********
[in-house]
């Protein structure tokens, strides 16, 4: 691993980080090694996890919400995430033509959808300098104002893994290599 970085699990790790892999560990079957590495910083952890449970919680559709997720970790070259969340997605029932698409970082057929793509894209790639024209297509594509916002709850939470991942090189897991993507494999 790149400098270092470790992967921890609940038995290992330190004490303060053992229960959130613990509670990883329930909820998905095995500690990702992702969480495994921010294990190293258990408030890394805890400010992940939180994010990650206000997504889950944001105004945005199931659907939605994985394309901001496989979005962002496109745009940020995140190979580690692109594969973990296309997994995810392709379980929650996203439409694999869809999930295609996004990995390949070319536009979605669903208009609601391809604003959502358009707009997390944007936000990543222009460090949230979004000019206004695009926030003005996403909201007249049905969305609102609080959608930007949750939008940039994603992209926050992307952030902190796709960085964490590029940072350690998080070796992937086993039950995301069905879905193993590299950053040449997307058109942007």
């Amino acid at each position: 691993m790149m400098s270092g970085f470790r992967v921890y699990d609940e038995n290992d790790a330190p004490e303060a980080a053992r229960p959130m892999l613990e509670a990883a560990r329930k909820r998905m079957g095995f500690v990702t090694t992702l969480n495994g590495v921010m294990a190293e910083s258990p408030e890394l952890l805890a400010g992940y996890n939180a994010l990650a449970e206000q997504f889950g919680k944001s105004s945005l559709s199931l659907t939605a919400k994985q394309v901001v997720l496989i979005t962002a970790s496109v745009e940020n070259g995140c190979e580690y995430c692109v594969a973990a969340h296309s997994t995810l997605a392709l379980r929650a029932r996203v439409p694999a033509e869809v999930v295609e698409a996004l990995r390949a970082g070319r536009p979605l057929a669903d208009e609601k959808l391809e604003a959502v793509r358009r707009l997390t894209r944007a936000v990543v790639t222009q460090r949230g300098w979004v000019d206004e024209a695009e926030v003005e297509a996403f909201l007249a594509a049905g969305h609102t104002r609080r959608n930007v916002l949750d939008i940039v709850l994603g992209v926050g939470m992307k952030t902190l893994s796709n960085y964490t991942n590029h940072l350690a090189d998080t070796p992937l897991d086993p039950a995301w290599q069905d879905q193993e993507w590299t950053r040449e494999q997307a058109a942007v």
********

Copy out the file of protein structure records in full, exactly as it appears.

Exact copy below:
[in-house]
């Protein structure tokens, strides 16, 4: 691993980080090694996890919400995430033509959808300098104002893994290599 970085699990790790892999560990079957590495910083952890449970919680559709997720970790070259969340997605029932698409970082057929793509894209790639024209297509594509916002709850939470991942090189897991993507494999 790149400098270092470790992967921890609940038995290992330190004490303060053992229960959130613990509670990883329930909820998905095995500690990702992702969480495994921010294990190293258990408030890394805890400010992940939180994010990650206000997504889950944001105004945005199931659907939605994985394309901001496989979005962002496109745009940020995140190979580690692109594969973990296309997994995810392709379980929650996203439409694999869809999930295609996004990995390949070319536009979605669903208009609601391809604003959502358009707009997390944007936000990543222009460090949230979004000019206004695009926030003005996403909201007249049905969305609102609080959608930007949750939008940039994603992209926050992307952030902190796709960085964490590029940072350690998080070796992937086993039950995301069905879905193993590299950053040449997307058109942007």
């Amino acid at each position: 691993m790149m400098s270092g970085f470790r992967v921890y699990d609940e038995n290992d790790a330190p004490e303060a980080a053992r229960p959130m892999l613990e509670a990883a560990r329930k909820r998905m079957g095995f500690v990702t090694t992702l969480n495994g590495v921010m294990a190293e910083s258990p408030e890394l952890l805890a400010g992940y996890n939180a994010l990650a449970e206000q997504f889950g919680k944001s105004s945005l559709s199931l659907t939605a919400k994985q394309v901001v997720l496989i979005t962002a970790s496109v745009e940020n070259g995140c190979e580690y995430c692109v594969a973990a969340h296309s997994t995810l997605a392709l379980r929650a029932r996203v439409p694999a033509e869809v999930v295609e698409a996004l990995r390949a970082g070319r536009p979605l057929a669903d208009e609601k959808l391809e604003a959502v793509r358009r707009l997390t894209r944007a936000v990543v790639t222009q460090r949230g300098w979004v000019d206004e024209a695009e926030v003005e297509a996403f909201l007249a594509a049905g969305h609102t104002r609080r959608n930007v916002l949750d939008i940039v709850l994603g992209v926050g939470m992307k952030t902190l893994s796709n960085y964490t991942n590029h940072l350690a090189d998080t070796p992937l897991d086993p039950a995301w290599q069905d879905q193993e993507w590299t950053r040449e494999q997307a058109a942007v």